The History of the Mother Ignacia Hospital
The Mother Ignacia Hospital is a joint venture between Dr David O’Rourke and his wife Sue-Ann O’Rourke, The Flinders Overseas Health Group (FOHG) and an order of Catholic Sisters, The Religious of the Virgin Mary (RVM).
The Mother Ignacia Hospital was officially opened on the 11th June 2016 in Soe, West Timor, Nusa Tengara Timur (NTT) , Indonesia.
The opening was conducted by the Bishop of Kupang, representatives of the government and local health ministry, dignitaries, representatives of FOHG, hospital staff and over one thousand local residents of Soe. (See www.fohg.com.au)
The Religious of the Virgin Mary (RVM) is a Catholic order of nuns, founded in 1684 in Manilla, Phillipines, by a lay woman called Mother Ignacia del Espiritu Santo. The name of the hospital being the Mother Ignacia Hospital, a reference to their founder.
The RVM sisters are involved in educational, retreat, dormitory, and social ministries and are present in Italy, Taiwan, Pakistan, USA, Canada, Ghana West Africa and in Indonesia since 1988 beginning in Kupang, West Timor NTT. Helping poor and disadvantaged people is their mission.
The Flinders Overseas Health Group (FOHG) was founded in 2007, in Adelaide, by a group of people drawing upon their collective professional, personal and community experiences to help better the health of the disadvantaged .
FOHG’s mission statement is to aim for Sustainable Health Through Education, providing health education to health stakeholders, transfer of knowledge and skills to improve health outcomes.
FOHG’s educational activities occur in the Eastern Indonesian province of Nusa Tengara Timur (NTT) which includes West Timor. The status normal in this region is poverty, malnutrition, limited education and a very under resourced health system.
FOHG conducts education visits across the following health disciplines: Maternal and neonatal health, accident and emergency, oncology, dermatology, infectious diseases, pathology and microbiology. FOHG works with local partners to deliver educational outcomes, on the basis that health improvements arrive through education. The health partners range from provincial hospitals, local hospitals, Indonesian educational facilities through to individuals who provide patient services care directly at the frontline of healthcare provision.
FOHG relies on volunteers and benefactors who self fund the cost of their visits, give their time for free and receives no government assistance for the programs they have developed
Dr David O’Rourke MB BS FRACGP FARGP FRANZCOG MRMed MWomHMed is a specialist Obstetrician and Gynaecologist located in Canberra working in both public and private sectors. Areas of clinical practice are obstetrics, gynaecology with special interest in keyhole (laparoscopic) surgery and fertility including IVF management. David was originally a rural general practitioner in NSW Australia with procedural skills in anaesthetics and obstetrics and followed this course for a few years before pursuing specialist training through Canberra (2003 – 2006) and Adelaide (2007-2008).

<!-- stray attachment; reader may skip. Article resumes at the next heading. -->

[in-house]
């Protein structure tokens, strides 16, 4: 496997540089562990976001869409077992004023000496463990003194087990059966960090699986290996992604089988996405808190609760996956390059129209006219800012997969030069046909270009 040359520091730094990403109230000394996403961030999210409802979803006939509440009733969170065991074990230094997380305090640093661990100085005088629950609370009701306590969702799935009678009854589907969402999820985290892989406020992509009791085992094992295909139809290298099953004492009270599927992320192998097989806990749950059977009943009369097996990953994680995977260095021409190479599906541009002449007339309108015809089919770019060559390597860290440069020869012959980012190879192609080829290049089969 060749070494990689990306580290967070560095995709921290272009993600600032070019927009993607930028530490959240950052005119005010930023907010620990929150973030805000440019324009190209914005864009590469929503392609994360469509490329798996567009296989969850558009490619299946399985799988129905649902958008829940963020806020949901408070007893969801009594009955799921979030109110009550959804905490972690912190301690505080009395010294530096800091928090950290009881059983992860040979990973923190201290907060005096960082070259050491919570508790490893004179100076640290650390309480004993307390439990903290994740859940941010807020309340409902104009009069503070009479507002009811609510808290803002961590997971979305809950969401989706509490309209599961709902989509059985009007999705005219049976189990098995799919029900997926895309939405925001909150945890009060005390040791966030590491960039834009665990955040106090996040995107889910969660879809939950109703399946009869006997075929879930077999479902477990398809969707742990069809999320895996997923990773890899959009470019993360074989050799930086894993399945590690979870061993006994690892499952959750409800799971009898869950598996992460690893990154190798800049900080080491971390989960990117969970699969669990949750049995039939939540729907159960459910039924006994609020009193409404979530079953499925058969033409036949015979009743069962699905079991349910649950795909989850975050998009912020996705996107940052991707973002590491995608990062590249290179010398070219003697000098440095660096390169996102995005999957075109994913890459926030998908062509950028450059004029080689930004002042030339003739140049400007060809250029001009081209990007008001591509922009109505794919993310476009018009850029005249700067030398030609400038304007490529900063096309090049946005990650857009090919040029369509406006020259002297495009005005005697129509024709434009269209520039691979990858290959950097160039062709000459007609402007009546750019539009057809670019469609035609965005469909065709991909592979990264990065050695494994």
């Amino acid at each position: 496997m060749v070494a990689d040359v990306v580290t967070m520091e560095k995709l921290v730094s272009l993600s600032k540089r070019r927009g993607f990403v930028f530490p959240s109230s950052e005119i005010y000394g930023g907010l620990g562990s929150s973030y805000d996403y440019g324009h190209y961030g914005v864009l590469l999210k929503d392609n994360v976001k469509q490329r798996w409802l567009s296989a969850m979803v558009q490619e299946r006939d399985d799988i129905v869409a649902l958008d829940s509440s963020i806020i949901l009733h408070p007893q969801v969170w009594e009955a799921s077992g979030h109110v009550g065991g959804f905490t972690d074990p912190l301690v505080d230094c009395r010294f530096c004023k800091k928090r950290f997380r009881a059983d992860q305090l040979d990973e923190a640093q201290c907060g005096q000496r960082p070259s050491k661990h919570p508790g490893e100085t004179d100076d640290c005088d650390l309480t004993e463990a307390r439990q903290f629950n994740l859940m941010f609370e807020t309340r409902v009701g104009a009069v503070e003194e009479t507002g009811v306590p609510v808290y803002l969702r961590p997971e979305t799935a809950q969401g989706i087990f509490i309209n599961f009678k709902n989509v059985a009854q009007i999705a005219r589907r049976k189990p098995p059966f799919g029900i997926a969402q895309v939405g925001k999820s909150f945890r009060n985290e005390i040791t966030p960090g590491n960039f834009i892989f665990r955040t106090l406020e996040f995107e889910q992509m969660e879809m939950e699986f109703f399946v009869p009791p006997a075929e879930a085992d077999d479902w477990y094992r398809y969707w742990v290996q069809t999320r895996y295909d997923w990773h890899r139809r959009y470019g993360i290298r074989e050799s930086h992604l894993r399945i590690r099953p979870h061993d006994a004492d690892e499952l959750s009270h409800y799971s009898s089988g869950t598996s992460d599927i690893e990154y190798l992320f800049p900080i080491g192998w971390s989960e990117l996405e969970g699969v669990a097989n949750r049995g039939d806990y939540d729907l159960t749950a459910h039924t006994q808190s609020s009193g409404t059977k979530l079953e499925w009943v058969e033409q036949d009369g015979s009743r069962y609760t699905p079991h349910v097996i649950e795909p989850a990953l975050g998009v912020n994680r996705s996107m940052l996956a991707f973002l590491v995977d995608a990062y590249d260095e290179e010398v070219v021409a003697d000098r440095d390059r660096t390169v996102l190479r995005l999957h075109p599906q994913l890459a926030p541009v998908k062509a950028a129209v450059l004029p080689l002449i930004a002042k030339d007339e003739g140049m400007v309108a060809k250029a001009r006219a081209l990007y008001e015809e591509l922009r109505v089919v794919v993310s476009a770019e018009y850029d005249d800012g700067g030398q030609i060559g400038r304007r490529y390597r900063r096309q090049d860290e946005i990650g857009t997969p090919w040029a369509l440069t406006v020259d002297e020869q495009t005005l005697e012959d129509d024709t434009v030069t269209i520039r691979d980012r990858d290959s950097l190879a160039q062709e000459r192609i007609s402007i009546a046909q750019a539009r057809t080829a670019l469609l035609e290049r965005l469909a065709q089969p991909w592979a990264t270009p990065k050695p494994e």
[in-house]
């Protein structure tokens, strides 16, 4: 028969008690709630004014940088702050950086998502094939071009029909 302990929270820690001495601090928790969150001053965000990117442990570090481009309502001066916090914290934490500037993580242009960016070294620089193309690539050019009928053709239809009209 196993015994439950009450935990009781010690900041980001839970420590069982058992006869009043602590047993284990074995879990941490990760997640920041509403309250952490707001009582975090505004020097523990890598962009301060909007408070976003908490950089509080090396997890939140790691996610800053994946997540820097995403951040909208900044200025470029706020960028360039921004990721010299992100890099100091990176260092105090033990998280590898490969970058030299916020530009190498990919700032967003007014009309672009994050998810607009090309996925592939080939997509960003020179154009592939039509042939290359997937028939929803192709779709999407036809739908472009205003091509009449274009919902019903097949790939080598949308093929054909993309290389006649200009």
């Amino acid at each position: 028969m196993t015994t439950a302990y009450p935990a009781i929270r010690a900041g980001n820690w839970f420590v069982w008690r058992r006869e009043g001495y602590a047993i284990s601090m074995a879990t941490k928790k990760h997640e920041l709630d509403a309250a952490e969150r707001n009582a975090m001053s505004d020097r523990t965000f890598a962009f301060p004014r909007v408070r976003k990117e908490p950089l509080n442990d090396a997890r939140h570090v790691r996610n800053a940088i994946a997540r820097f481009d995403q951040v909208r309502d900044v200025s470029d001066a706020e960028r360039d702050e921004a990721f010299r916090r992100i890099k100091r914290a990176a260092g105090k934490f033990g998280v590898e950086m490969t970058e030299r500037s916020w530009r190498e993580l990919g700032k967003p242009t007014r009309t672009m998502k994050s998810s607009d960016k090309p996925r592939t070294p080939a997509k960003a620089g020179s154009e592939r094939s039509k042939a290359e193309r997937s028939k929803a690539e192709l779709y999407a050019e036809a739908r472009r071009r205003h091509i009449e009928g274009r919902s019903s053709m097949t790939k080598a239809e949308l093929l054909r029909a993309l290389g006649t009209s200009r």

In 2007, a chance meeting between David and Dr Peter Riddle, a Plastic and Reconstructive and General Surgeon occurred. Dr Riddle, having a long association with clinical work in Keffamenanu (West Timor) as well as being a member of FOHG, convinced David to become involved, on the basis of the desire and need for a Maternal and Neonatal health program in this area. David was involved in clinical and educational trips to Ende (Flores) in 2009 and Keffamenanu (NTT) in 2010 under the FOHG banner.
David returned from these trips, with a staggering view of the disparity between the world he worked and lived in compared to life where he had just briefly visited. David met Sr Yasinata Hoar (RVM) who was the Mother Superior of RVM in Indonesia at this time and she discussed with him the long term desire to build a maternity hospital in a town called Soe, West Timor. The theme of disparity and the birthing hospital stayed in his mind.
Sr Yasinta RVM and Sister Rosalind RVM had previously, over many years raised the issue of high mortality rate for mothers and infants in West Timor as a result poor family structure, poverty, poor transport and inadequate facilities.